which were very popular from the beginning of the 18th Century.
It was imitating oriental lacquerware but this has been painted and gilded.
It is often betrayed when you look at the figures
that they don't quite have that Oriental look about them.
The actual clock and components I would put to the first half
of the 18th Century which would be in keeping with that particular style.
On close inspection, there are one or two things that I think
set alarm bells ringing in terms of condition or its originality.
It has some nice features.
The subsidiary seconds dial, I like, and this calendar aperture.
But, looking overall at how that face fits the glass,
we want it to be nice and snug but we've got some
alarming gaps around there suggesting that, possibly,
movement and case are not contemporary.
The other thing I find slightly alarming is the arch.
It's in two pieces and the scene there's being hidden
by these gilt spandrels here.
Much easier to cut that in one piece
so one would wonder why you would cut it into two parts.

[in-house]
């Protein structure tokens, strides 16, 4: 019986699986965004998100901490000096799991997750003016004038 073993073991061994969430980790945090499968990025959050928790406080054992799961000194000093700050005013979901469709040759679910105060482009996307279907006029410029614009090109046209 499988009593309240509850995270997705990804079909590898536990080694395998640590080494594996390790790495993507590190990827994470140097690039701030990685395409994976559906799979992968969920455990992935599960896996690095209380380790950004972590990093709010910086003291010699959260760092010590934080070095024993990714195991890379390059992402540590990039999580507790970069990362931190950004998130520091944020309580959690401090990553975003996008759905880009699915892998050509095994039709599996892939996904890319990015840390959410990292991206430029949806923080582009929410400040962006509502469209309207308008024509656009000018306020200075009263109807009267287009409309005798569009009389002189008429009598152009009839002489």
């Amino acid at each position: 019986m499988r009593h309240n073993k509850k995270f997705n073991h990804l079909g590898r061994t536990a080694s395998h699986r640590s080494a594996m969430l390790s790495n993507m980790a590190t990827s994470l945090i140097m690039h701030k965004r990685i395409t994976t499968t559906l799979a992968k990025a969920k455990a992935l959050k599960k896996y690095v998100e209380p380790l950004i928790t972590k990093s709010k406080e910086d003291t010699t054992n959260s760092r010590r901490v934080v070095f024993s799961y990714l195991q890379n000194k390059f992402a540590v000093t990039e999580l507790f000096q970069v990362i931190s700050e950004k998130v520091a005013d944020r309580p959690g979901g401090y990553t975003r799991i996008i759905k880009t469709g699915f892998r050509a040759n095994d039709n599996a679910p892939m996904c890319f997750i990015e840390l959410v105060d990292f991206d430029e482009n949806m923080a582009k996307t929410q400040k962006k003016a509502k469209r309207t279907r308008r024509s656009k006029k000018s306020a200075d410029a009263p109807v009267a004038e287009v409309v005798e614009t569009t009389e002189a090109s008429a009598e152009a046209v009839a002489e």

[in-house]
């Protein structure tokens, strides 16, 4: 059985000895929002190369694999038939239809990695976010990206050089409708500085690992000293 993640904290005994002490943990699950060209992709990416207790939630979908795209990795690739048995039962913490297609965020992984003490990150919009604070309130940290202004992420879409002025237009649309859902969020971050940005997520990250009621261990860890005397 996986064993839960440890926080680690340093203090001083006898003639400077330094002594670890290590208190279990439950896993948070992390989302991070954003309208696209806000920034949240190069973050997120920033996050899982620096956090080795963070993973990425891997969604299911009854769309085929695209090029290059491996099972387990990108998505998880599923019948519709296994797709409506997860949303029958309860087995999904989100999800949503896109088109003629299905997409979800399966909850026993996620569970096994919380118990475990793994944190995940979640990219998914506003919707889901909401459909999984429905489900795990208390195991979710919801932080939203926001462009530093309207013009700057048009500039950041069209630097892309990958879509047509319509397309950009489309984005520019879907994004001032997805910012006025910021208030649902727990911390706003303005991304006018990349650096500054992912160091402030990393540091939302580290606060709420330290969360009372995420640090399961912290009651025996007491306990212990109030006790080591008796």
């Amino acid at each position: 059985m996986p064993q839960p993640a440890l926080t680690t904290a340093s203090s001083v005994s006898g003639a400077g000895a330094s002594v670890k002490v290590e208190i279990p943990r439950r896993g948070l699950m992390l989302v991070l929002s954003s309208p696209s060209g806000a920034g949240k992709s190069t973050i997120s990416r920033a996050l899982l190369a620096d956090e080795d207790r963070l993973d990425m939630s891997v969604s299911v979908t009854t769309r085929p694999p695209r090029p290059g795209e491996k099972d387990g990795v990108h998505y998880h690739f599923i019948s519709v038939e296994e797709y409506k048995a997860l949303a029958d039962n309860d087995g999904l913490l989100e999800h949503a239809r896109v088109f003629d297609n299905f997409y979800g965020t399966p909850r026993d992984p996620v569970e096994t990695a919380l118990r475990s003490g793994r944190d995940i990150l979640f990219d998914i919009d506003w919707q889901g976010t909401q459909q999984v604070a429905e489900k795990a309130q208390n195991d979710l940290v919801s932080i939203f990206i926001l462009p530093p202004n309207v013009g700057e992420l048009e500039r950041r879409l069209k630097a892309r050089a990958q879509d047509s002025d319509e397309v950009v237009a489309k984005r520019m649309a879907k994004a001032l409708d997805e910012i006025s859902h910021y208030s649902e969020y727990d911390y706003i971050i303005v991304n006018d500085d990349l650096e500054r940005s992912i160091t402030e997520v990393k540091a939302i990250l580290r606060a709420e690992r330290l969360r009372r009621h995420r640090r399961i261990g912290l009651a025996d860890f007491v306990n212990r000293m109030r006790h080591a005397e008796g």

That said, it's still an attractive thing.
I think it will appeal to a private buyer, rather than the trade.
At auction, I think in today's market,
I would pitch an estimate of £600-£800 for it.
I think I'd give it house room on its aesthetic appeal
so we should be home and dry with that.
But when the clock arrives at auction does it make John's estimates?
At £700, have we got £700 in the room anywhere. At 600.
We want the prices to go higher, not lower.
Have we got 600? 500, have we got 500 on the phone?
We've got 500 on the phone, thank you.
We've got a lot to do today. As we're in such a big place,
I suggest we all take on a section of the house
to ensure we get the most out of our day's rummage.
John gets to work in the front room
and spots this set of four daily prints
mounted in gilt frames by Leicestershire artist, Sean Aherne.
They were bought in an antique shop in Southampton about seven years ago
and John puts a £30 to £40 value on them.
Many of the items in the house belonged to Yvonne
who had a passion for antiques so it is important that Tony is absolutely
certain that he's ready to say goodbye
to some of the fabulous pieces she collected over the years.